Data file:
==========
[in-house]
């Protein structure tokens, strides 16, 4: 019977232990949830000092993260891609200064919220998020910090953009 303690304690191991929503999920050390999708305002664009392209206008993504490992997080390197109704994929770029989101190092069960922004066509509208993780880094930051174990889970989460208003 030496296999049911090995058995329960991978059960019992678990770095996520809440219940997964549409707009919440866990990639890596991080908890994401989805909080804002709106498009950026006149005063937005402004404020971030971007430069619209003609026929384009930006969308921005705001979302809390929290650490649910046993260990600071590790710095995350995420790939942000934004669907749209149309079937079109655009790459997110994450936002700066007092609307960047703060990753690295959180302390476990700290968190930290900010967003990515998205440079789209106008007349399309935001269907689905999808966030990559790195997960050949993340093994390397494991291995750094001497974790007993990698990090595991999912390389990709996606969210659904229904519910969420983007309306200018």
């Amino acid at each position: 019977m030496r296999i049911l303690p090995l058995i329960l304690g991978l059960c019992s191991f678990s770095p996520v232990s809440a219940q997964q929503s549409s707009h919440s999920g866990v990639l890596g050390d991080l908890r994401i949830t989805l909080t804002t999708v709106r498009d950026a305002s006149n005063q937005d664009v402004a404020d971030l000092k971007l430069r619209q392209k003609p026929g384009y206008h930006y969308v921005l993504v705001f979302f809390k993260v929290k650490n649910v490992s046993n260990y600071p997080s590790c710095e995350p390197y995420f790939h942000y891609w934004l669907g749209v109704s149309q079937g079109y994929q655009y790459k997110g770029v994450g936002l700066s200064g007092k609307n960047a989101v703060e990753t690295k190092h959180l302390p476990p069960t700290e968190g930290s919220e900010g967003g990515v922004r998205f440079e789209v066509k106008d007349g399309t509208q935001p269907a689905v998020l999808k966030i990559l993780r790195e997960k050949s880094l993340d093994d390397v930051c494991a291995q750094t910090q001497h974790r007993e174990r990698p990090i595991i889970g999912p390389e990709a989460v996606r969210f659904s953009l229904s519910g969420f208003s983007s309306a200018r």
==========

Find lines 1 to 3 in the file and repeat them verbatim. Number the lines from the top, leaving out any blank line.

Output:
[in-house]
């Protein structure tokens, strides 16, 4: 019977232990949830000092993260891609200064919220998020910090953009 303690304690191991929503999920050390999708305002664009392209206008993504490992997080390197109704994929770029989101190092069960922004066509509208993780880094930051174990889970989460208003 030496296999049911090995058995329960991978059960019992678990770095996520809440219940997964549409707009919440866990990639890596991080908890994401989805909080804002709106498009950026006149005063937005402004404020971030971007430069619209003609026929384009930006969308921005705001979302809390929290650490649910046993260990600071590790710095995350995420790939942000934004669907749209149309079937079109655009790459997110994450936002700066007092609307960047703060990753690295959180302390476990700290968190930290900010967003990515998205440079789209106008007349399309935001269907689905999808966030990559790195997960050949993340093994390397494991291995750094001497974790007993990698990090595991999912390389990709996606969210659904229904519910969420983007309306200018």
């Amino acid at each position: 019977m030496r296999i049911l303690p090995l058995i329960l304690g991978l059960c019992s191991f678990s770095p996520v232990s809440a219940q997964q929503s549409s707009h919440s999920g866990v990639l890596g050390d991080l908890r994401i949830t989805l909080t804002t999708v709106r498009d950026a305002s006149n005063q937005d664009v402004a404020d971030l000092k971007l430069r619209q392209k003609p026929g384009y206008h930006y969308v921005l993504v705001f979302f809390k993260v929290k650490n649910v490992s046993n260990y600071p997080s590790c710095e995350p390197y995420f790939h942000y891609w934004l669907g749209v109704s149309q079937g079109y994929q655009y790459k997110g770029v994450g936002l700066s200064g007092k609307n960047a989101v703060e990753t690295k190092h959180l302390p476990p069960t700290e968190g930290s919220e900010g967003g990515v922004r998205f440079e789209v066509k106008d007349g399309t509208q935001p269907a689905v998020l999808k966030i990559l993780r790195e997960k050949s880094l993340d093994d390397v930051c494991a291995q750094t910090q001497h974790r007993e174990r990698p990090i595991i889970g999912p390389e990709a989460v996606r969210f659904s953009l229904s519910g969420f208003s983007s309306a200018r």